Don’t expect your worms to burrow no more than 18 inches deeper. They’re simply not accustomed to that depth since they’re born as surface dwellers. Only earthworms such as garden worms can burrow at much lower ranges. Now, red wiggler worms are Epigeic. They are the kind of worms that only thrive when placed on soil surfaces. So note of this fact when you do decide to manage your own worm farm of red wiggler worms.

Pests inside the worm composter are more of a human disturbance than to red wigglers

Vermicomposting worms can be made into fish baits or as live food for birds, moles, raccoons, lizards, and other animals. But when they’re securely contained inside the bin, nothing can harm them (except for extreme and unhealthy conditions of course). Even if mites, black soldier flies or ants are found inside the worm composter, you can be assured that these won’t harm nor feed on your compost worms. They will be more of a disturbance to humans, since these can contribute to spoiling the contents of the bin, or even overpowering the worm population.

Got the Can’t Compost in the City Blues? Time for a New Song…

Thursday, April 7th, 2011

You are a new-age, eco-minded urban type who takes the time to recycle, to bring cloth bags along to shop. You ride your bike around town to avoid clogging up the ozone layer and use real plates and cloth napkins in lieu of paper. Despite all your great effort – you feel like you aren’t completely green, and despite what Kermit the Frog sang, it really IS easy being green, even in the city.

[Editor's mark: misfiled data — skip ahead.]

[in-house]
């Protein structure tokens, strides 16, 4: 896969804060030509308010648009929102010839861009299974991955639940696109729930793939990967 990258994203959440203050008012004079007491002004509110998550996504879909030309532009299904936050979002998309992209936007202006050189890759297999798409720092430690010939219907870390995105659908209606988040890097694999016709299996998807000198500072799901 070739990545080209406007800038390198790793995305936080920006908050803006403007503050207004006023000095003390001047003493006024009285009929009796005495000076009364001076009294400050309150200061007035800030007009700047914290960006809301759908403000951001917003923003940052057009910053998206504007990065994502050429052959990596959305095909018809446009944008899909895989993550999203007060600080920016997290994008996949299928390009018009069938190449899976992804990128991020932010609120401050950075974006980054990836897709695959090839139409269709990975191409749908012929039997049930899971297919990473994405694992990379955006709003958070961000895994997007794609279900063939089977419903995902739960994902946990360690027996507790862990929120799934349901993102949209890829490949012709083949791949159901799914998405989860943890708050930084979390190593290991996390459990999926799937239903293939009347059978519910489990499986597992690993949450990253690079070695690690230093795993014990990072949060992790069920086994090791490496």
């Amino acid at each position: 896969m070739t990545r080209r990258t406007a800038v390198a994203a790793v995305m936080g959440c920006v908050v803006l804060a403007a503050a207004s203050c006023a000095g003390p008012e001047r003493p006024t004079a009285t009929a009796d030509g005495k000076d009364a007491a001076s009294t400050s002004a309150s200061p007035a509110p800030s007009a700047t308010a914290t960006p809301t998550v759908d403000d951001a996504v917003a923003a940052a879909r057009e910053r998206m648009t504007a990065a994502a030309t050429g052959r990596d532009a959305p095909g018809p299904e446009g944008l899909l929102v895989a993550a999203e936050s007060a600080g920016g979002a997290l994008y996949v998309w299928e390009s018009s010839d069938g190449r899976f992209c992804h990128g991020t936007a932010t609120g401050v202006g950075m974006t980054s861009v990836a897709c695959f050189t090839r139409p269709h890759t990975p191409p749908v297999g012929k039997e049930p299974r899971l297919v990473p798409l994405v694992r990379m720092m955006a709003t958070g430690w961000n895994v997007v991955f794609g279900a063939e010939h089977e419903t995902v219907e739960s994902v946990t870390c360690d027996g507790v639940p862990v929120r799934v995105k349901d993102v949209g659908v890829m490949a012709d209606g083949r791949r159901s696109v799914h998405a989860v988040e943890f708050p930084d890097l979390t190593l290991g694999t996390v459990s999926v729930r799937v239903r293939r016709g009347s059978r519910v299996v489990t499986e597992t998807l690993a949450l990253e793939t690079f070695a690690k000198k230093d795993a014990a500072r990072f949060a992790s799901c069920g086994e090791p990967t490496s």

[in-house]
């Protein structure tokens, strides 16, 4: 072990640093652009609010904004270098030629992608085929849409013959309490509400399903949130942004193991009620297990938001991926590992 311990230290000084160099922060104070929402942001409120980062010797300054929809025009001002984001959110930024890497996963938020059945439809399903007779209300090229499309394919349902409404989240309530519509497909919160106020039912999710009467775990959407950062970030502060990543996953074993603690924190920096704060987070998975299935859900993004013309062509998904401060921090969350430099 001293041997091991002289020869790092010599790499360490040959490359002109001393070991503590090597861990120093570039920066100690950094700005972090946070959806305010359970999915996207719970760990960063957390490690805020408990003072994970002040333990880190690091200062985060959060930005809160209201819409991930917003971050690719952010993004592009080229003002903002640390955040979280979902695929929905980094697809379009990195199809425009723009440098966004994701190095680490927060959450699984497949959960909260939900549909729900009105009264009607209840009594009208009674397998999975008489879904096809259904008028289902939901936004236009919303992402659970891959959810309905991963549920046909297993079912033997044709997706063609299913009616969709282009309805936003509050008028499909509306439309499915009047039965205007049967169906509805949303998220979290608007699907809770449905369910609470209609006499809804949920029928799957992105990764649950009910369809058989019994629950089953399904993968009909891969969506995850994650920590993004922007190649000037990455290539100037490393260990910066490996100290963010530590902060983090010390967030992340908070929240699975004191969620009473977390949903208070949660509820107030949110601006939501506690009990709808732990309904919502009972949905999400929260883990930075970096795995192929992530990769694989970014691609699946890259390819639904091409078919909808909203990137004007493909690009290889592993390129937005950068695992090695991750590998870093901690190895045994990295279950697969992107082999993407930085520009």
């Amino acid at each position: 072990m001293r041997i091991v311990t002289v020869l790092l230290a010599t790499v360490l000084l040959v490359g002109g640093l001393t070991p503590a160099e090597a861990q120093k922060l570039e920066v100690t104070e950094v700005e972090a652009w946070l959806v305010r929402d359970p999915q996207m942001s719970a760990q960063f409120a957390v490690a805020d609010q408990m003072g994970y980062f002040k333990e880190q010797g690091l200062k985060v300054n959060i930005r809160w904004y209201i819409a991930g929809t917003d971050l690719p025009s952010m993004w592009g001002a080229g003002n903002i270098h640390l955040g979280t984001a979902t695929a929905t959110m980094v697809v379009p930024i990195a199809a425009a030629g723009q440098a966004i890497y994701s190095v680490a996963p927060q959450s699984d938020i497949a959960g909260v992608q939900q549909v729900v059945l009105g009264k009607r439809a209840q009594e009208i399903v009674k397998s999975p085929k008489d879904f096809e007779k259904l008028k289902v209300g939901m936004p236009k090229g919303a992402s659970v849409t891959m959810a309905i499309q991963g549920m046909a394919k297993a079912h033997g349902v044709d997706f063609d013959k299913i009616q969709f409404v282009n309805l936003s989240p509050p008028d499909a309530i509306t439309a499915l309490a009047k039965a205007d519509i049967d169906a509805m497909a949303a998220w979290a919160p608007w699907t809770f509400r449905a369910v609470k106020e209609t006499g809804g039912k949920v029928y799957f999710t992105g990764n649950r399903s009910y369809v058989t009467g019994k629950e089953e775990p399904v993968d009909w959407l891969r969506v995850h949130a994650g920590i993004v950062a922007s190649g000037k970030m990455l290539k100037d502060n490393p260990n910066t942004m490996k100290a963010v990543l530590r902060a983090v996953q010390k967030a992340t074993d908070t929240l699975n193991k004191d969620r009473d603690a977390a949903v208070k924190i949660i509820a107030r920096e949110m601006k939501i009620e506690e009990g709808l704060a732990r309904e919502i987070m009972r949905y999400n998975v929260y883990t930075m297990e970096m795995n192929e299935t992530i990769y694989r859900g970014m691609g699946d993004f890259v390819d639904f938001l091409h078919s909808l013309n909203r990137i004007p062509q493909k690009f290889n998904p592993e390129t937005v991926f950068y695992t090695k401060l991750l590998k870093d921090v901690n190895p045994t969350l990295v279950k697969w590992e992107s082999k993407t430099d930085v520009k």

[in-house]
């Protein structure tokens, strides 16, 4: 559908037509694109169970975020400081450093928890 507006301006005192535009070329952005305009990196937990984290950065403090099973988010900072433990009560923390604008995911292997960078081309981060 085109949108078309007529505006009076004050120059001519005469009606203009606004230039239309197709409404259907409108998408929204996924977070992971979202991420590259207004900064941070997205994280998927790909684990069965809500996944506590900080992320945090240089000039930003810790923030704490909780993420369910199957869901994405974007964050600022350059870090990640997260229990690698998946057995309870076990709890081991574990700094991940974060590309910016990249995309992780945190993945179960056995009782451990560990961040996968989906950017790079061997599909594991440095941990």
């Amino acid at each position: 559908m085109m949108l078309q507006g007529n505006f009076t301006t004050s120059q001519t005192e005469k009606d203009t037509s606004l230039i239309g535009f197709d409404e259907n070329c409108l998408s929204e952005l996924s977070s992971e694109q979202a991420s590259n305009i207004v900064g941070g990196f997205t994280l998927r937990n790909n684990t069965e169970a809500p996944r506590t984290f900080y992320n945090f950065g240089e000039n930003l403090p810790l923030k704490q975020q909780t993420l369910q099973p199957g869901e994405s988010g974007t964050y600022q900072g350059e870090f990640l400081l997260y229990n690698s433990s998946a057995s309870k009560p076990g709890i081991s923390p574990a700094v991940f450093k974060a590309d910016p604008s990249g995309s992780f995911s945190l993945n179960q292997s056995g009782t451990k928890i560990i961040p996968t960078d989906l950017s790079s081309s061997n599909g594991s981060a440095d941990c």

With all community effort being turned towards composting in the city (www.growNY.com among others) now is the time to take your eco-lifestyle to the next level with a few indoor-composting tips for space or yard-challenged city dwellers.

Buy a Bin
Get one that will fit in a pantry or cupboard and is about two foot high.  Drill holes in the base for drainage. Set it up on top of a dish drainer or plastic tray to catch the excess and you’re ready to add your organic materials. (Check out indoor compost bins)

Worms are Your Friends
The first step to indoor composting is understanding that to be successful, you must compost with worms. Red worms, to be exact, are the key to indoor composting.  This doesn’t mean that you have to go out in your yard with a flashlight and find them. Red wrigglers are grown for composters and can be found here. This hearty breed of worm loves warm temperatures and thrives in indoor bins.

Layer it Up

Fill the bottom twelve inches or so of your bin with damp leaves, sawdust, non-toxic newspaper, glass clipping or shredded leaves.   Make sure these materials are damp with no dry spots – this helps the worms stay moist and healthy.  Add your worms (link to red wrigglers page) at a rate of about 500 worms for every cubic foot of worm bin space. It sounds like a lot of wriggly little guys, but they’ll get along well.

Feed the Tenants